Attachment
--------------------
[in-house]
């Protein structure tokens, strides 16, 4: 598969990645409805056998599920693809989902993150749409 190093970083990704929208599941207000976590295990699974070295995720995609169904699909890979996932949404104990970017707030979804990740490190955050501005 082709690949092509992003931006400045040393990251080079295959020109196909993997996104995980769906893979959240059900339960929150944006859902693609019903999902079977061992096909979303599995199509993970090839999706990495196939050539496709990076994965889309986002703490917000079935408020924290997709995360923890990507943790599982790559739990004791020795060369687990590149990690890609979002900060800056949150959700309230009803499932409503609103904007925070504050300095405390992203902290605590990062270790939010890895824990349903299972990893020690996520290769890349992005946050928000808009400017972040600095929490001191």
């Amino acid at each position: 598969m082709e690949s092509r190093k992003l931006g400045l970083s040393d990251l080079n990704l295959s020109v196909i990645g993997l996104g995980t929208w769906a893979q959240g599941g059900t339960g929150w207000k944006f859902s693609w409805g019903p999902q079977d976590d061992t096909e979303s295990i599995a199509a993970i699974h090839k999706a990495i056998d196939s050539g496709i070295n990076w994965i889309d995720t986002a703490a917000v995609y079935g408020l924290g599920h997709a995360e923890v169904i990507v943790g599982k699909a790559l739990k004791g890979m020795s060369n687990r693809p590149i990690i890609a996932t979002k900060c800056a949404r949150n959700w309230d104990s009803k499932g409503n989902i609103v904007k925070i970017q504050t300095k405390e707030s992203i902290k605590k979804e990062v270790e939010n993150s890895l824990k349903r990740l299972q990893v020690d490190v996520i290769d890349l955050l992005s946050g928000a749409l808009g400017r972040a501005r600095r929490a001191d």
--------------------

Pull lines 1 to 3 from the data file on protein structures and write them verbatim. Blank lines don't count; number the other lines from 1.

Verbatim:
[in-house]
């Protein structure tokens, strides 16, 4: 598969990645409805056998599920693809989902993150749409 190093970083990704929208599941207000976590295990699974070295995720995609169904699909890979996932949404104990970017707030979804990740490190955050501005 082709690949092509992003931006400045040393990251080079295959020109196909993997996104995980769906893979959240059900339960929150944006859902693609019903999902079977061992096909979303599995199509993970090839999706990495196939050539496709990076994965889309986002703490917000079935408020924290997709995360923890990507943790599982790559739990004791020795060369687990590149990690890609979002900060800056949150959700309230009803499932409503609103904007925070504050300095405390992203902290605590990062270790939010890895824990349903299972990893020690996520290769890349992005946050928000808009400017972040600095929490001191």
């Amino acid at each position: 598969m082709e690949s092509r190093k992003l931006g400045l970083s040393d990251l080079n990704l295959s020109v196909i990645g993997l996104g995980t929208w769906a893979q959240g599941g059900t339960g929150w207000k944006f859902s693609w409805g019903p999902q079977d976590d061992t096909e979303s295990i599995a199509a993970i699974h090839k999706a990495i056998d196939s050539g496709i070295n990076w994965i889309d995720t986002a703490a917000v995609y079935g408020l924290g599920h997709a995360e923890v169904i990507v943790g599982k699909a790559l739990k004791g890979m020795s060369n687990r693809p590149i990690i890609a996932t979002k900060c800056a949404r949150n959700w309230d104990s009803k499932g409503n989902i609103v904007k925070i970017q504050t300095k405390e707030s992203i902290k605590k979804e990062v270790e939010n993150s890895l824990k349903r990740l299972q990893v020690d490190v996520i290769d890349l955050l992005s946050g928000a749409l808009g400017r972040a501005r600095r929490a001191d």